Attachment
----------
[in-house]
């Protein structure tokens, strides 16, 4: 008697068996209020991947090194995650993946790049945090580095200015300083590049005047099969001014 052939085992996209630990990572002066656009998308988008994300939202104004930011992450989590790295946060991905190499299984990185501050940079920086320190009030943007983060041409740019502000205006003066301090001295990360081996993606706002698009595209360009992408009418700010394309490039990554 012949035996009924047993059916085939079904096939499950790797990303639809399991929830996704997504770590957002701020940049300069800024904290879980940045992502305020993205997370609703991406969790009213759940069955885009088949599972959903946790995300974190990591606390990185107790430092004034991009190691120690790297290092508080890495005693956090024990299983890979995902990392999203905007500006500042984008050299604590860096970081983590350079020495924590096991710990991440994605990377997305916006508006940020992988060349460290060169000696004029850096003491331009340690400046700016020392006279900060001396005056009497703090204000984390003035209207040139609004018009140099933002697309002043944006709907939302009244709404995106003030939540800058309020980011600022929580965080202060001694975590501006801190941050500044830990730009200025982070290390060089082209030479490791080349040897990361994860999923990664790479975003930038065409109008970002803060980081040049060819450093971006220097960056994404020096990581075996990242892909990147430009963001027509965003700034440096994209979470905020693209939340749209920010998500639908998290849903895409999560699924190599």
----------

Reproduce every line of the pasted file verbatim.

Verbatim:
[in-house]
């Protein structure tokens, strides 16, 4: 008697068996209020991947090194995650993946790049945090580095200015300083590049005047099969001014 052939085992996209630990990572002066656009998308988008994300939202104004930011992450989590790295946060991905190499299984990185501050940079920086320190009030943007983060041409740019502000205006003066301090001295990360081996993606706002698009595209360009992408009418700010394309490039990554 012949035996009924047993059916085939079904096939499950790797990303639809399991929830996704997504770590957002701020940049300069800024904290879980940045992502305020993205997370609703991406969790009213759940069955885009088949599972959903946790995300974190990591606390990185107790430092004034991009190691120690790297290092508080890495005693956090024990299983890979995902990392999203905007500006500042984008050299604590860096970081983590350079020495924590096991710990991440994605990377997305916006508006940020992988060349460290060169000696004029850096003491331009340690400046700016020392006279900060001396005056009497703090204000984390003035209207040139609004018009140099933002697309002043944006709907939302009244709404995106003030939540800058309020980011600022929580965080202060001694975590501006801190941050500044830990730009200025982070290390060089082209030479490791080349040897990361994860999923990664790479975003930038065409109008970002803060980081040049060819450093971006220097960056994404020096990581075996990242892909990147430009963001027509965003700034440096994209979470905020693209939340749209920010998500639908998290849903895409999560699924190599």